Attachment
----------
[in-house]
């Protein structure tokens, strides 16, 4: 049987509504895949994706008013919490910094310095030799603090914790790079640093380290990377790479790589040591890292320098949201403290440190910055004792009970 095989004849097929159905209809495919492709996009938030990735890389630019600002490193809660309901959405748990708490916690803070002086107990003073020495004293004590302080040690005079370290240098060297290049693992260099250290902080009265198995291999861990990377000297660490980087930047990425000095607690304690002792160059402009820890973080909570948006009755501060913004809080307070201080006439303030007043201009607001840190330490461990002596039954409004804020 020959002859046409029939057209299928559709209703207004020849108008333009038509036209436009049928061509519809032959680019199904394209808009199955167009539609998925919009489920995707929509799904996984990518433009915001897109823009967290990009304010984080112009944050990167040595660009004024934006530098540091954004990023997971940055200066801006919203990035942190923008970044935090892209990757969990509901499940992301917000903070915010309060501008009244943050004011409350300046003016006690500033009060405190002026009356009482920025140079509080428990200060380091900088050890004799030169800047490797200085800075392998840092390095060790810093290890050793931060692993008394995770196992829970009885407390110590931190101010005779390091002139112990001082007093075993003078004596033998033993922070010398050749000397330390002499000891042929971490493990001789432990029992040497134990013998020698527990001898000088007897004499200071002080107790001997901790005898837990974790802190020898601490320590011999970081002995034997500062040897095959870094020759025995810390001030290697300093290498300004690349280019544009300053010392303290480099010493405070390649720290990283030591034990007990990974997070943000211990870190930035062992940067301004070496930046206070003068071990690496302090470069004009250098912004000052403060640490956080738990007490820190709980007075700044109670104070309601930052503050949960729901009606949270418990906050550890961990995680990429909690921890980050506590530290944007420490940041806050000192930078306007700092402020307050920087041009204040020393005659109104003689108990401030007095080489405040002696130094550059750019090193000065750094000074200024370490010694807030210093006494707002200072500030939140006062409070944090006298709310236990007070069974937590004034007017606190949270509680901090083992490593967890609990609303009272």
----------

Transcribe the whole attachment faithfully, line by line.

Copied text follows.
[in-house]
């Protein structure tokens, strides 16, 4: 049987509504895949994706008013919490910094310095030799603090914790790079640093380290990377790479790589040591890292320098949201403290440190910055004792009970 095989004849097929159905209809495919492709996009938030990735890389630019600002490193809660309901959405748990708490916690803070002086107990003073020495004293004590302080040690005079370290240098060297290049693992260099250290902080009265198995291999861990990377000297660490980087930047990425000095607690304690002792160059402009820890973080909570948006009755501060913004809080307070201080006439303030007043201009607001840190330490461990002596039954409004804020 020959002859046409029939057209299928559709209703207004020849108008333009038509036209436009049928061509519809032959680019199904394209808009199955167009539609998925919009489920995707929509799904996984990518433009915001897109823009967290990009304010984080112009944050990167040595660009004024934006530098540091954004990023997971940055200066801006919203990035942190923008970044935090892209990757969990509901499940992301917000903070915010309060501008009244943050004011409350300046003016006690500033009060405190002026009356009482920025140079509080428990200060380091900088050890004799030169800047490797200085800075392998840092390095060790810093290890050793931060692993008394995770196992829970009885407390110590931190101010005779390091002139112990001082007093075993003078004596033998033993922070010398050749000397330390002499000891042929971490493990001789432990029992040497134990013998020698527990001898000088007897004499200071002080107790001997901790005898837990974790802190020898601490320590011999970081002995034997500062040897095959870094020759025995810390001030290697300093290498300004690349280019544009300053010392303290480099010493405070390649720290990283030591034990007990990974997070943000211990870190930035062992940067301004070496930046206070003068071990690496302090470069004009250098912004000052403060640490956080738990007490820190709980007075700044109670104070309601930052503050949960729901009606949270418990906050550890961990995680990429909690921890980050506590530290944007420490940041806050000192930078306007700092402020307050920087041009204040020393005659109104003689108990401030007095080489405040002696130094550059750019090193000065750094000074200024370490010694807030210093006494707002200072500030939140006062409070944090006298709310236990007070069974937590004034007017606190949270509680901090083992490593967890609990609303009272």